Oh gawd, here he goes agaln, banging on about the decline of civilization…

I know, I know. And yet, this piece by Tom Utley struck home:

The more I have thought about it, the more I believe that the urban male’s decision to abandon the hat — taken en masse on both sides of the Atlantic in the middle of the last century — is one of the most inexplicable phenomena of modern history.

I could have understood it if neckties had disappeared. They are a perfectly absurd adornment, serving no practical purpose but to attract egg stains and keep us feeling uncomfortable around the neck at the height of summer. Oh, and a lot of them are a great deal more expensive than the average hat. But the tie remains with us and it’s the hat that’s gone. Why?

Actually, I think that the disappearance of men’s hats is quite simple: JFK refused to wear them—who knows, maybe he knew that he looked like a total dweeb compared to other politicians of his day, most of whom, like Ike, looked as though they’d been born wearing them.

My beloved grandfather wore one all his life—I think he’d have gone out without a shirt before leaving off his hat—and had, as I recall, at least four: a selection (black, grey and brown) for “dress” (i.e. work, to match his suit of the day, and the black only for funerals), and one or two for “casual” outings (to work in the garden or to take fishing). Of course, he also always wore a jacket and tie when he went out, even if he was just going to visit friends, or going to the supermarket. Utley again:

There’s also something about hats — perhaps because they remind us of a past and gentler age — that seems to encourage courtesy and civility. The rituals of removing them indoors and raising them in greeting or deference to a woman seem to shape their wearers’ general conduct throughout the day.

Yup. That’s as good a reason as any why men today are slobs, and especially so towards women. The net result is boorishness, in appearance, speech and behavior. (Richard Littlejohn hates that, too. He’s talking about Britain, but we’re not far from that in this side of the Pond, either.)

In the pic which accompanies his article, Utley looks quite debonair in his new hat, although he could have tightened his tie, to avoid the Mike Hammer/Damon Runyon disheveled look. (And I understand his comment about ties being useless and impractical—I just don’t agree with it.)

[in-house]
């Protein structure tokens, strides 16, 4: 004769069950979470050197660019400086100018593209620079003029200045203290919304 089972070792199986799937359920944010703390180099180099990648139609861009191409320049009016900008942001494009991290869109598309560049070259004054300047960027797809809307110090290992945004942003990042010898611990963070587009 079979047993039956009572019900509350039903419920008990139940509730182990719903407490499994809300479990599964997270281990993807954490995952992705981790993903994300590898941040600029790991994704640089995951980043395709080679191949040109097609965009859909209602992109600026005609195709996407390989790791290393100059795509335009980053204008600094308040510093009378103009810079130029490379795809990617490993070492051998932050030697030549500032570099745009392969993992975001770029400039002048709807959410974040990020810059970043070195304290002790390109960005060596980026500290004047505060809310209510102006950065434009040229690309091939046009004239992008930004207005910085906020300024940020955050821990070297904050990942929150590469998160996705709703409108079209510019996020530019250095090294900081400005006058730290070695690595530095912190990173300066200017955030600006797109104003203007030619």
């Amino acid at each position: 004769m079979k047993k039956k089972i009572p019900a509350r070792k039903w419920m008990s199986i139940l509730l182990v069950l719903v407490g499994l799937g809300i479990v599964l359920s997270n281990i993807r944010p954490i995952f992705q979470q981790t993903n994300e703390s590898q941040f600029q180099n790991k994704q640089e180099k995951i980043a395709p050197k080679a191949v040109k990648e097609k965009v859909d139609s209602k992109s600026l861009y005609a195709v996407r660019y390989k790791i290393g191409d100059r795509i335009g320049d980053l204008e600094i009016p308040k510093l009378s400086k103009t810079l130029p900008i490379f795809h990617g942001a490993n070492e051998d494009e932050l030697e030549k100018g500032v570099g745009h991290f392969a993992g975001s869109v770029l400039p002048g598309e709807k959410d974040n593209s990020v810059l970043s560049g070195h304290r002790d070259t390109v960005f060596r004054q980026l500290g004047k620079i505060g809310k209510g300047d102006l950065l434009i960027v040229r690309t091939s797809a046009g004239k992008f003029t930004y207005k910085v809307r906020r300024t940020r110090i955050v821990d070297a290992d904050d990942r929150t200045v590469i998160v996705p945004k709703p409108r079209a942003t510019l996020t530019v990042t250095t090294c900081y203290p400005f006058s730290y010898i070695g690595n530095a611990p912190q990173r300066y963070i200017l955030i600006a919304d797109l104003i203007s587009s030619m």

I think, as I get older, I’m going to start wearing a jacket and tie every so often. I know I’d look better than I do now, and most of all, I’d feel better. (It’s the same reason why soldiers have “dress” uniforms: it’s impossible not to feel proud about yourself when you’re smartly dressed.)

I bet that if we all did that, the national civility level would improve—and that, my friends, would not be a Bad Thing in these, the waning days of our republic.

——————————————————————-

For my Murkin Readers, the title of this piece is Cockney slang for a hat: “tit for tat”, ergo “titfer”.

Break Time

Time for me to take to the air again…

 

Yeah, today’s American Airlines economy class looks just  like that. [/sarc]

Anyway, I’ve decided to take a little vacation time, to show New Wife around the country a little.  Angie’s only been to most of north and west Texas, northern New Mexico and the bottom half of Colorado, so I decided to take her off to New England for a belated honeymoon.  Also, she loves the sea and beaches are in short supply in this neck of the woods.

As with most of my vacations, there’s very little planning involved other than a putative destination and well, that’s it.  We’ll be flying up there courtesy of frequent-flier miles, renting a car, then heading out to wherever.  I know New England pretty well, having been there several times since I first saw it in 1985, so I have a short list of places to go to.  Most of the trip, however, will be spent eating lobster, seafood bisque, clam chowder and fish ‘n chips, all washed down with copious amounts of Sam Adams / white wine.  She also wants to do something she calls “walks on the beach”, so I’ll have to let her show me how this is done.

 

Blogging will be sporadic, depending on where we are and whether wifi is available, but I’ll be back in the saddle next week sometime.  In the interim, content yerselves with some old-time rock ‘n roll pieces from the archives (some old links may not work, but that’s not critical, mostly).  See y’all later.

Wrong Direction

Now there’s this little trinket:

Amazon is selling a bracelet that gives you an electric SHOCK you when you eat too much fast food, bite your nails or spend too much time on the internet

Hmmm… I have an idea:  how about selling one of these little behavior-modification devices which is triggered when you’re spending too much time browsing the merchandise at amazon.com? 

No?

Then fuck off and die, you corporate fucking nanny pricks.  And take your little Stasi girlfriend Alexa with you to the crematorium.

Quote Of The Day

“Here we are, after nearly 1,500 years of achievement in philosophy, poetry, architecture, science, music, art, and religion, yet we allow cultural troglodytes and other such ‘cool’ types to set the agenda.” — Taki